Human Services with an Emphasis in Forensic Behavioral Health: The Role of Advanced Education in Enhancing Care for Clients

Posted April 30, 2017 | By Jerrod Brown and Janina Cich

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This article is from Volume 2, Issue 4 of Forensic Scholars Today, a quarterly publication featuring topics from the world of forensic mental health. Click to view or save a PDF of this article.

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Forensic Behavioral Health education provides concentrated curriculum on the key concepts, skills, and topics necessary for human service professionals to effectively work with criminal justice-involved individuals enduring mental illness and other related concerns. In an effort to reduce the wide-ranging impacts of mental illness and prevent future criminal behavior for this population, human services students who are interested in becoming forensic behavioral health practitioners typically will provide these clients with a diverse array of services including screening, intervention, case management, and prevention efforts. This work often necessitates understanding the nature of human service systems by interfacing with other forensic behavioral health practitioners and professionals, mental health care providers, social workers, criminal justice professionals, educators, government agencies, nonprofit groups, and family members. Human service forensic behavioral health practitioners, despite being unlicensed and often without advanced education and training in the area, serve as an integral hub in multidisciplinary teams working to address a client’s mental health issues and ultimately reduce the risk of future criminal behavior. These human service providers should gain insight into identifying, selecting, and evaluating interventions, strategies, and treatment-rehabilitation models that can best serve their clients through the completion of advanced graduate-level education.

Advanced education in the field of human services focusing on forensic behavioral health offers a significant opportunity to improve outcomes for criminal justice-involved clients with mental illness. Central to this pathway forward is imparting a better understanding of the links between mental illness and criminal behavior. Specifically, addressing mental health symptoms alone is unlikely to reduce the likelihood of future criminal conduct. By promoting efforts in competent problem-solving analysis and providing appropriate assistance, referral, advocacy, and intervention to diverse populations, human service professionals will consequently aid in improving their clients’ overall quality of life. A growing body of research indicates that the likelihood of criminal behavior can only be reduced by addressing mental illness in conjunction with criminogenic risk factors like pro-criminal attitudes, antisocial peers, and substance use than mental illness symptoms themselves. By gaining a greater understanding of the complex needs of clients, human service forensic behavioral health practitioners can ensure that interventions, supports, and services are best utilized in a manner to promote enhanced outcomes for clients and public safety.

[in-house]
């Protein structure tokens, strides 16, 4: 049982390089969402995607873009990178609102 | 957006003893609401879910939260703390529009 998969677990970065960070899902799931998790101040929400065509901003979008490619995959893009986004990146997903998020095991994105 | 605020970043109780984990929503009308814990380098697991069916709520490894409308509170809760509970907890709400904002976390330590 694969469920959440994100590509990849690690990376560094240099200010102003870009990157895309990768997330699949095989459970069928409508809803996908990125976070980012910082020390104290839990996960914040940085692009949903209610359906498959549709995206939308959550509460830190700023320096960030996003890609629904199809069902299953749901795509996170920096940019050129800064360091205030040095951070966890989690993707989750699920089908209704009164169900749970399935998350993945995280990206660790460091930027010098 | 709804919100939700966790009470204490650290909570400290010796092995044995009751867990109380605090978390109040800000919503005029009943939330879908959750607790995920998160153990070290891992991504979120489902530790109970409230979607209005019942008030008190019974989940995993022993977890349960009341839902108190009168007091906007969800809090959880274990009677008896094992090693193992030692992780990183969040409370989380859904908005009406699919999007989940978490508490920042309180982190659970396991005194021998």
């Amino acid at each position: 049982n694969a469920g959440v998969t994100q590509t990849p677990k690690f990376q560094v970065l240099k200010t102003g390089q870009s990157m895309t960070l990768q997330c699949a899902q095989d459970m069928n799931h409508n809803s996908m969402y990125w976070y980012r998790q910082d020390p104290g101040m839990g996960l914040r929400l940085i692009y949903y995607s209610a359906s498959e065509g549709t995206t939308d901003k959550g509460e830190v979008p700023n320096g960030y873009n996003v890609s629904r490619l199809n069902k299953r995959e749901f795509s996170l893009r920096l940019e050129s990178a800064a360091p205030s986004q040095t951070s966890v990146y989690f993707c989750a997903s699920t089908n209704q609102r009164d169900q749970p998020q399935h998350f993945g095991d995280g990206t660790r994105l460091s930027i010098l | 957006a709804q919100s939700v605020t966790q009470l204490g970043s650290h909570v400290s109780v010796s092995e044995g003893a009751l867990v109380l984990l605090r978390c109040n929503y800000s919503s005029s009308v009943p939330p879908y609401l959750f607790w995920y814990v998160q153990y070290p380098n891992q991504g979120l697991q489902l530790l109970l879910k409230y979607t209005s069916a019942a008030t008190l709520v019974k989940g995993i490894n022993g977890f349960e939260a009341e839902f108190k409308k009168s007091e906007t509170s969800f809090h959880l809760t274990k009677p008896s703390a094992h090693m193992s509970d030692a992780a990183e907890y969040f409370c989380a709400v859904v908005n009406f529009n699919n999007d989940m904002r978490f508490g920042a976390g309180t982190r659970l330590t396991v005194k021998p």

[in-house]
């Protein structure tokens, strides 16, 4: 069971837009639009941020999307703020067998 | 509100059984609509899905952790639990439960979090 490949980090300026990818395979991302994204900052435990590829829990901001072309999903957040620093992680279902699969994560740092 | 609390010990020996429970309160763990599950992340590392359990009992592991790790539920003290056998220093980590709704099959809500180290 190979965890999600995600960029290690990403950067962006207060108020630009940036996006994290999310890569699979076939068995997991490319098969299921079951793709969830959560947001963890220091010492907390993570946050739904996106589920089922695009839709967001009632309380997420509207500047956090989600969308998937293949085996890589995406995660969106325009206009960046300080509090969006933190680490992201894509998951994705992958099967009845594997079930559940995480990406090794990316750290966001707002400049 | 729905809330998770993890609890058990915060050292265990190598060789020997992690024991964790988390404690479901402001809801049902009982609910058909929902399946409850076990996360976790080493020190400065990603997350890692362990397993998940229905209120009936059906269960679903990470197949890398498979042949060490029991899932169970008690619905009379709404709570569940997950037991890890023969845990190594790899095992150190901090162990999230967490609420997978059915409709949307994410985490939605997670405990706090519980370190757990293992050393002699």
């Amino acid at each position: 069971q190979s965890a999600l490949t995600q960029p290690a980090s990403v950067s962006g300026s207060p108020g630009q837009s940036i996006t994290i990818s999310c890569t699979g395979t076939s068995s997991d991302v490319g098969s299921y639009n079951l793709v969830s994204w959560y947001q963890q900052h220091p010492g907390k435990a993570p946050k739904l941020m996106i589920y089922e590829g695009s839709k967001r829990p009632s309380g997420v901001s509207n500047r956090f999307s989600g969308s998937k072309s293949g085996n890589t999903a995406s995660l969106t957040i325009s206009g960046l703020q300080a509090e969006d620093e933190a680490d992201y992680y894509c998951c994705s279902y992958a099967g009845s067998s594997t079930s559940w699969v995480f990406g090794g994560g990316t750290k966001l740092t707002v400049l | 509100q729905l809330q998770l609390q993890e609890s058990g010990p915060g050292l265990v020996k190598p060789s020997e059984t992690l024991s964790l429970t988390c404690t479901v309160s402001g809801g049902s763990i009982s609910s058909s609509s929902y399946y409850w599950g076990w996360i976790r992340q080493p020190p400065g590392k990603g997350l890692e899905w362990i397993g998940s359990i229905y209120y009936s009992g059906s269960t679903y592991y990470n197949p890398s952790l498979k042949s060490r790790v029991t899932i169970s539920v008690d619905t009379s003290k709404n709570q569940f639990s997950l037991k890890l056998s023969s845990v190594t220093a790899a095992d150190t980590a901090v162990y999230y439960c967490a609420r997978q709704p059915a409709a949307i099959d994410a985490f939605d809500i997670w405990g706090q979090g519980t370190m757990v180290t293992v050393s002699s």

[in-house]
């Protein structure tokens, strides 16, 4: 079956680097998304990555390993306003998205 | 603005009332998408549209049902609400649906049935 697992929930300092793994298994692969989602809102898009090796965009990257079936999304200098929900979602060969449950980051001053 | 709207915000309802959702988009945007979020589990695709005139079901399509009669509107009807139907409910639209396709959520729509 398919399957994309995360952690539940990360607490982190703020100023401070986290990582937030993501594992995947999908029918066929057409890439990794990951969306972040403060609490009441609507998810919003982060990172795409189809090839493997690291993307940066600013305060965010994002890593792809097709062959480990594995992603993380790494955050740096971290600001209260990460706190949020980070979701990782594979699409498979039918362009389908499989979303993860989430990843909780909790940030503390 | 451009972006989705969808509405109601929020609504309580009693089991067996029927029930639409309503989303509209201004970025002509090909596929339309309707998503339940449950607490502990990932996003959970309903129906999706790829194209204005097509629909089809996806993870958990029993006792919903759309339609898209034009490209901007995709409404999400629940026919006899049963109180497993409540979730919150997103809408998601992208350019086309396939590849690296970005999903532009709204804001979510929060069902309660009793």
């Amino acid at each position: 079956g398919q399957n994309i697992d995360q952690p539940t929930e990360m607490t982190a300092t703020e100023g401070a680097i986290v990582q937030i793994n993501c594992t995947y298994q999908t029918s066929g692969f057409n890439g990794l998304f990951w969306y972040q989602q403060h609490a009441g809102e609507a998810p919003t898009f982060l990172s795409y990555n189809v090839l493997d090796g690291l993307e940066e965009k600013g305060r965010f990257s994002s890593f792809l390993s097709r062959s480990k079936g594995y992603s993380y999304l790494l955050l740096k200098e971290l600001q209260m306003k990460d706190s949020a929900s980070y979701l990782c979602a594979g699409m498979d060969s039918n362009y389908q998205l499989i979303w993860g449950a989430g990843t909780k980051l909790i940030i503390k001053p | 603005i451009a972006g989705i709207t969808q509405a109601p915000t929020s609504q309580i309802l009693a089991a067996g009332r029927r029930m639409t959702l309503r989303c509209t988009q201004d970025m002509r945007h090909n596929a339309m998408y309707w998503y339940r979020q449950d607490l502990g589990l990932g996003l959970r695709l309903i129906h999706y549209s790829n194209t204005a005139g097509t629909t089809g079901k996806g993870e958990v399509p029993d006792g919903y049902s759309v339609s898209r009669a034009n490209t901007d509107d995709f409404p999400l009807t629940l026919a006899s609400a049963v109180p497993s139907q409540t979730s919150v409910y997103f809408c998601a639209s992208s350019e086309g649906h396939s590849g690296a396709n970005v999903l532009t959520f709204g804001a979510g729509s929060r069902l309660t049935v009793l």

To better prepare practitioners to work alongside criminal justice-involved clients with mental illness in a non-licensed therapeutic capacity, advanced education programs in the area of human services with an emphasis in forensic behavioral health should cover at least six key areas of content:

  1. Students will become intimately familiar with serious mental illness (e.g., schizophrenia and mood disorders), behavioral disorders (e.g., attention-deficit/hyperactivity disorder, conduct disorder, and oppositional defiant disorder), developmental and neurobehavioral disorders (e.g., autism and fetal alcohol spectrum disorder), personality disorders (e.g., antisocial personality disorder and borderline personality disorder), trauma (e.g., post-traumatic stress disorder), and co-occurring mental health and substance use disorders.
  1. Students will understand the conditions involved with neurocognitive disorders (e.g., Wernicke-Korsakoff syndrome), brain-based injuries (i.e., traumatic brain injury and dementia), and the associated symptoms such as memory problems (i.e., suggestibility and confabulation).
  1. Students will identify the role of different institutions, ranging from forensic and veteran hospitals to criminal courts and corrections agencies, and determine appropriate assistance, referral, advocacy, and direct counseling interventions relative to their clients’ dynamic needs.